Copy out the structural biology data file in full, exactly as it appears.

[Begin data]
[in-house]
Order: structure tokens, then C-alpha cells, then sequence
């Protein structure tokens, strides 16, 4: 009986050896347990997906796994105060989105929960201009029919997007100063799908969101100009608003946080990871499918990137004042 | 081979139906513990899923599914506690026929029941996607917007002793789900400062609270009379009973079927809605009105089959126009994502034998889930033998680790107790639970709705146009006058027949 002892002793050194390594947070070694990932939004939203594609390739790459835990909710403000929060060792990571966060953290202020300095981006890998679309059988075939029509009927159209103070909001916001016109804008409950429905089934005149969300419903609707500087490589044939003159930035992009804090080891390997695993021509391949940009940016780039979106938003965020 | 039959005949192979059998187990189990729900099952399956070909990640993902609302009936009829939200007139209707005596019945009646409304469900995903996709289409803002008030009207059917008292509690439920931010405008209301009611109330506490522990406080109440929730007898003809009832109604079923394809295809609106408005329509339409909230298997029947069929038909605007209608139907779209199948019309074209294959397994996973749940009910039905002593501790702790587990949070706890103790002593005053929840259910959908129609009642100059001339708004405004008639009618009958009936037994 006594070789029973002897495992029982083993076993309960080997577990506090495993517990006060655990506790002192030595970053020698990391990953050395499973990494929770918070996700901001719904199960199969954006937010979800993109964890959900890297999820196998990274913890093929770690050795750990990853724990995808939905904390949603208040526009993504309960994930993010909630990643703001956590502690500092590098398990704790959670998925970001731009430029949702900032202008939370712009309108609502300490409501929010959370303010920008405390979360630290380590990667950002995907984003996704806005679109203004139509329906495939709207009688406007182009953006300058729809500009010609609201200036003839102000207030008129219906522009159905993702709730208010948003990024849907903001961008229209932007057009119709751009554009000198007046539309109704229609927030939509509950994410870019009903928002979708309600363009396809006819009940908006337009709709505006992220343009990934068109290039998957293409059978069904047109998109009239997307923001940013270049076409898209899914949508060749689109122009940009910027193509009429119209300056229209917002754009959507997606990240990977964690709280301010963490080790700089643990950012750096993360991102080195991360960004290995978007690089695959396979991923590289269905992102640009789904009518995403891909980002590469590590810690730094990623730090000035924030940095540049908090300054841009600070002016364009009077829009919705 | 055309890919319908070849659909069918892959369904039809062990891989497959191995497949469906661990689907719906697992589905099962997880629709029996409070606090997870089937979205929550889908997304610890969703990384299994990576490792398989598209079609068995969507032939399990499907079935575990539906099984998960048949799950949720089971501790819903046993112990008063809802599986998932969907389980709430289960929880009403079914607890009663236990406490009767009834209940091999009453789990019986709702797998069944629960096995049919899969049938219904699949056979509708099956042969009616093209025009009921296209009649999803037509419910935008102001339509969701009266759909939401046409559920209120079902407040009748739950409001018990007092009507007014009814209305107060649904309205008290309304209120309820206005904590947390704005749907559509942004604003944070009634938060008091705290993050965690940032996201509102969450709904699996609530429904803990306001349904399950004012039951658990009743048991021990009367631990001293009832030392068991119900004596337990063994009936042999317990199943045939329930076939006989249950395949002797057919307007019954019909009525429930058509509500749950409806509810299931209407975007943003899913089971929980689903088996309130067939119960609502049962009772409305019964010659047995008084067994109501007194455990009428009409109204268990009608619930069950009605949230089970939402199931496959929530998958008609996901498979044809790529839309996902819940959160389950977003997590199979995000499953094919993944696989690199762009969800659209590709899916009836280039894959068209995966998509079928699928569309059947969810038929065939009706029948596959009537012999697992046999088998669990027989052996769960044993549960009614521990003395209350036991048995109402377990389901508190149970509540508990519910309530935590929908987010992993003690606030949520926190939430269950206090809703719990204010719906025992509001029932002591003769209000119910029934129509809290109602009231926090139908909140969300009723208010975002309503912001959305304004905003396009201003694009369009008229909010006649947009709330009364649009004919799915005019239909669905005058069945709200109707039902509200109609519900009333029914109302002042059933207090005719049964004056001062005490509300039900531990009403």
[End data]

[in-house]
Order: structure tokens, then C-alpha cells, then sequence
């Protein structure tokens, strides 16, 4: 009986050896347990997906796994105060989105929960201009029919997007100063799908969101100009608003946080990871499918990137004042 | 081979139906513990899923599914506690026929029941996607917007002793789900400062609270009379009973079927809605009105089959126009994502034998889930033998680790107790639970709705146009006058027949 002892002793050194390594947070070694990932939004939203594609390739790459835990909710403000929060060792990571966060953290202020300095981006890998679309059988075939029509009927159209103070909001916001016109804008409950429905089934005149969300419903609707500087490589044939003159930035992009804090080891390997695993021509391949940009940016780039979106938003965020 | 039959005949192979059998187990189990729900099952399956070909990640993902609302009936009829939200007139209707005596019945009646409304469900995903996709289409803002008030009207059917008292509690439920931010405008209301009611109330506490522990406080109440929730007898003809009832109604079923394809295809609106408005329509339409909230298997029947069929038909605007209608139907779209199948019309074209294959397994996973749940009910039905002593501790702790587990949070706890103790002593005053929840259910959908129609009642100059001339708004405004008639009618009958009936037994 006594070789029973002897495992029982083993076993309960080997577990506090495993517990006060655990506790002192030595970053020698990391990953050395499973990494929770918070996700901001719904199960199969954006937010979800993109964890959900890297999820196998990274913890093929770690050795750990990853724990995808939905904390949603208040526009993504309960994930993010909630990643703001956590502690500092590098398990704790959670998925970001731009430029949702900032202008939370712009309108609502300490409501929010959370303010920008405390979360630290380590990667950002995907984003996704806005679109203004139509329906495939709207009688406007182009953006300058729809500009010609609201200036003839102000207030008129219906522009159905993702709730208010948003990024849907903001961008229209932007057009119709751009554009000198007046539309109704229609927030939509509950994410870019009903928002979708309600363009396809006819009940908006337009709709505006992220343009990934068109290039998957293409059978069904047109998109009239997307923001940013270049076409898209899914949508060749689109122009940009910027193509009429119209300056229209917002754009959507997606990240990977964690709280301010963490080790700089643990950012750096993360991102080195991360960004290995978007690089695959396979991923590289269905992102640009789904009518995403891909980002590469590590810690730094990623730090000035924030940095540049908090300054841009600070002016364009009077829009919705 | 055309890919319908070849659909069918892959369904039809062990891989497959191995497949469906661990689907719906697992589905099962997880629709029996409070606090997870089937979205929550889908997304610890969703990384299994990576490792398989598209079609068995969507032939399990499907079935575990539906099984998960048949799950949720089971501790819903046993112990008063809802599986998932969907389980709430289960929880009403079914607890009663236990406490009767009834209940091999009453789990019986709702797998069944629960096995049919899969049938219904699949056979509708099956042969009616093209025009009921296209009649999803037509419910935008102001339509969701009266759909939401046409559920209120079902407040009748739950409001018990007092009507007014009814209305107060649904309205008290309304209120309820206005904590947390704005749907559509942004604003944070009634938060008091705290993050965690940032996201509102969450709904699996609530429904803990306001349904399950004012039951658990009743048991021990009367631990001293009832030392068991119900004596337990063994009936042999317990199943045939329930076939006989249950395949002797057919307007019954019909009525429930058509509500749950409806509810299931209407975007943003899913089971929980689903088996309130067939119960609502049962009772409305019964010659047995008084067994109501007194455990009428009409109204268990009608619930069950009605949230089970939402199931496959929530998958008609996901498979044809790529839309996902819940959160389950977003997590199979995000499953094919993944696989690199762009969800659209590709899916009836280039894959068209995966998509079928699928569309059947969810038929065939009706029948596959009537012999697992046999088998669990027989052996769960044993549960009614521990003395209350036991048995109402377990389901508190149970509540508990519910309530935590929908987010992993003690606030949520926190939430269950206090809703719990204010719906025992509001029932002591003769209000119910029934129509809290109602009231926090139908909140969300009723208010975002309503912001959305304004905003396009201003694009369009008229909010006649947009709330009364649009004919799915005019239909669905005058069945709200109707039902509200109609519900009333029914109302002042059933207090005719049964004056001062005490509300039900531990009403």